time that SQL Server is started. The larger its initial allocation, the longer
it takes for SQL Server to start. The file growth allows it to be extended in
increments that are small enough not to cause most transactions to time out.

Even if tempdb grows to several gigabytes, there is still
room on this disk. Since tempdb is so high in activity, the uses for this
space must be low in activity. The best choice is a file group with low
activity indexes. These are non-clustered indexes on user tables that do not
change often. An alternative use of this space is for full database backups,
that is, if they are not being done strait to tape.

The third set of disks is devoted to the database log
files. As SQL Server commits a transaction it writes modified pages and
transaction control information to the log sequentially. Leaving the log file
on its own drive allows this process to proceed as fast as possible. Without
other uses for the drive, the disk heads never move from the point where new
log entries are written. This lets them be completed as quickly as possible,
which lets transactions be completed as quickly as possible, which lets locks
be released as quickly as possible. This makes for a healthy system.

Another consideration is that the log files should be on a
different drive than both the data files and the transaction log backup files.
Even though all data is protected by the use of RAID, separating the logs from
both the data and their backup files provides an extra measure of protection.

The fourth set of drives is devoted to the file groups with
the data. The PRIMARY file group should only have system tables. User tables
should be in their own file group, which I usually call USERDATA1. The files
for both can be on this drive set. Having just data in the PRIMARY and
USERDATA1 file groups allows the quickest possible backup of the data.

Finally, the fifth drive set is devoted to a file group with
indexes for user tables and views. Separating indexes from their data on
separate drives increases the likelihood that both sets of disks are working to
complete data writing. However, depending on your application, indexes may
have much more activity than the data portion of the user tables and you may
have to adjust where you place the indexes.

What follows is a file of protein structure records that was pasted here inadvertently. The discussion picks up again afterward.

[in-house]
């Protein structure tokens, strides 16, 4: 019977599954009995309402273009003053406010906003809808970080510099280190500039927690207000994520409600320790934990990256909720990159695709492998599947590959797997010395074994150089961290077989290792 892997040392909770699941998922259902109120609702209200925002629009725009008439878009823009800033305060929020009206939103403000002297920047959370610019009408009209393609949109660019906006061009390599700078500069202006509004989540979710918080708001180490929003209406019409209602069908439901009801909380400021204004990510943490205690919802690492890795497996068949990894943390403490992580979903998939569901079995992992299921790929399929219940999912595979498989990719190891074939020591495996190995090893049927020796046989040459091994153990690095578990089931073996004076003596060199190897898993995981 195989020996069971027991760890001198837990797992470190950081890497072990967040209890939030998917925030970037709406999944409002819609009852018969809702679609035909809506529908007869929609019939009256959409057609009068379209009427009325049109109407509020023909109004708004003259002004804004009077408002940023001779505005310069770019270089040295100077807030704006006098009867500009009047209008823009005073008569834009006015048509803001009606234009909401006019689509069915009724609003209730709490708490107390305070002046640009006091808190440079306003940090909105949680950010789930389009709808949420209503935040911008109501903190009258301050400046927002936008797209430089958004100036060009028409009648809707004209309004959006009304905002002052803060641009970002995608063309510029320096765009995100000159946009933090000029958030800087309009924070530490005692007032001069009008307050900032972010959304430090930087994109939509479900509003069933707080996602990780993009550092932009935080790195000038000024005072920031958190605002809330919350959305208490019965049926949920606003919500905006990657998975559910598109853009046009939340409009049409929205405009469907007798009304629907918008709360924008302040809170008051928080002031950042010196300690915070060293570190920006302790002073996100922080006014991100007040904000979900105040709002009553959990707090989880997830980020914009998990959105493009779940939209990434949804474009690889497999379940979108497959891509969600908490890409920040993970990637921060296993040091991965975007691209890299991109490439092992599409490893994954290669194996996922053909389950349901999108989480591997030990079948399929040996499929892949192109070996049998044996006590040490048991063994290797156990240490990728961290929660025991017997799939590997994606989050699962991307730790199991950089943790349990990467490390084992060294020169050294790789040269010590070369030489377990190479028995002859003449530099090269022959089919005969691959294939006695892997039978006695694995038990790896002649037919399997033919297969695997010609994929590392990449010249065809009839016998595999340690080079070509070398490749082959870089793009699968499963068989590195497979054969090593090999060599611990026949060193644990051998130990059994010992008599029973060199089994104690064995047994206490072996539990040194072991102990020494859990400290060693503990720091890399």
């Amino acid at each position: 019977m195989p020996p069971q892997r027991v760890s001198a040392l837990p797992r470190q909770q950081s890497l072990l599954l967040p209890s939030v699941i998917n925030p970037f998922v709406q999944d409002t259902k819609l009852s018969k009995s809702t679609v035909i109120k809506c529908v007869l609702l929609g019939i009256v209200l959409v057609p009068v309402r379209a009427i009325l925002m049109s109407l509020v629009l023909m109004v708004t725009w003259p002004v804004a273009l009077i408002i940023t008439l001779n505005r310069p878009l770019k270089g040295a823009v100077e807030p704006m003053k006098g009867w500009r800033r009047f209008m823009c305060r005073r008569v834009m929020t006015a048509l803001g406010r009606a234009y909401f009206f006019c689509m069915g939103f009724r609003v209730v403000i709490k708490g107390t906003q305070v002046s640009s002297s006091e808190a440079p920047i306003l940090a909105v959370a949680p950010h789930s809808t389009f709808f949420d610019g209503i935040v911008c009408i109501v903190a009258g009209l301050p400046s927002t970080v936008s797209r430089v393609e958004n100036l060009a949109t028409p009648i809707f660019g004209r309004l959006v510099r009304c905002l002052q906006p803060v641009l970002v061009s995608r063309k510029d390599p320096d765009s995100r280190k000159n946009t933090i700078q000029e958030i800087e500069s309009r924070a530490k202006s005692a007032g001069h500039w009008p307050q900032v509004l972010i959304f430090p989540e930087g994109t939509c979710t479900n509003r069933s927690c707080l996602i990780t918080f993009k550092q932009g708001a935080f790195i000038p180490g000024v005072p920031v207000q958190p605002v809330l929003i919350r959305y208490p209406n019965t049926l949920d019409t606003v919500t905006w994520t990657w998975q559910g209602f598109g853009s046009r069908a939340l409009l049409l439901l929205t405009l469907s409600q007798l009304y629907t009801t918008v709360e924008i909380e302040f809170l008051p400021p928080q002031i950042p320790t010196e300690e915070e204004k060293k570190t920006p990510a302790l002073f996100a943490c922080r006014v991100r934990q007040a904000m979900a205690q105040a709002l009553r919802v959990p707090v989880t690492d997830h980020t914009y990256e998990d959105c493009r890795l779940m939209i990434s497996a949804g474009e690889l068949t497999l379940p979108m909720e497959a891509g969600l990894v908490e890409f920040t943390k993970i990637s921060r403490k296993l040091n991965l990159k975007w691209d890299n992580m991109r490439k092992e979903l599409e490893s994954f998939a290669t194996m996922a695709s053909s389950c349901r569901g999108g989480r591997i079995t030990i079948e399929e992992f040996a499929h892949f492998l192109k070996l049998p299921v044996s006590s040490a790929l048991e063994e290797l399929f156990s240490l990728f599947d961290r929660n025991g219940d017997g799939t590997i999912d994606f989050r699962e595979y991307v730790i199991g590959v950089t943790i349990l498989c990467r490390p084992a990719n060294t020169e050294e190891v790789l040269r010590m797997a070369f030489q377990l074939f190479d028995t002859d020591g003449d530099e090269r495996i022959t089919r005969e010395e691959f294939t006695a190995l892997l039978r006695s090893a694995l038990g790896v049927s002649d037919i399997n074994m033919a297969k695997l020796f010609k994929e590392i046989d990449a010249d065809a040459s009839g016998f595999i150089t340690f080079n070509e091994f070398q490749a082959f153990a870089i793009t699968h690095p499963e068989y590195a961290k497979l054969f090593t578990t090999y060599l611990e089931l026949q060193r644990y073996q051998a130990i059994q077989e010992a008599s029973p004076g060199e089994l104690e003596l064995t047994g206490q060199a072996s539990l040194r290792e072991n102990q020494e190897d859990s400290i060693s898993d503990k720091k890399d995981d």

The practices that I have outlined here are intended to
spread SQL Server’s input/output load across as many drives as are available.
At the same time, we need to provide protection from single drive failure or
something worse.


This article has concentrated on how to configure disks.
RAID 1 is the preferred choice for most drive sets because of its full
redundancy and reasonable performance. These positive attributes come at the
cost of a few dollars.

RAID 1 is disk mirroring so it requires two disks to
store the data that could fit on one. For most production SQL Servers the cost
is worth the expense because it virtually insures the system against single
disk failures and if you have disks that can be replaced without bringing down
the system, the users may barely notice any problem.

I have also outlined an approach to spreading the I/O load
from SQL Server across the available drives. An additional consideration is keeping
files separate from the files that back them up.

Next month’s article takes this discussion further by
showing how to establish file growth information for file groups, disk drives,
and databases. This information is needed to allocate space for the files in
the various file groups.


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Andrew Novick

Andrew Novick
Andrew Novick
Andrew Novick develops applications as consultant, project manager, trainer, author, and Principal of Novick Software. His firm specializes in implementing solutions using the Microsoft tool set: SQL Server, ASP, ASP.Net, Visual Basic and VB.Net. 2003 marks his 32nd year of computer programming, starting in High School with a PDP-8 and moving on a degree in Computer Science, an MBA, and then programming mainframes, minicomputers and for the last 16 years PCs. In addition to writing articles for Database Journal, Andrew is author of the book SQL Server User Defined functions, which will be published by Wordware in the fall of 2003. He co-authored SQL Server 2000 XML Distilled, published by Curlingstone in October of 2002. He also writes the free T-SQL User-Defined Function of the Week newsletter. When not programming he enjoys coaching Little League baseball, woodworking, mowing the lawn, and the occasional movie with his wife.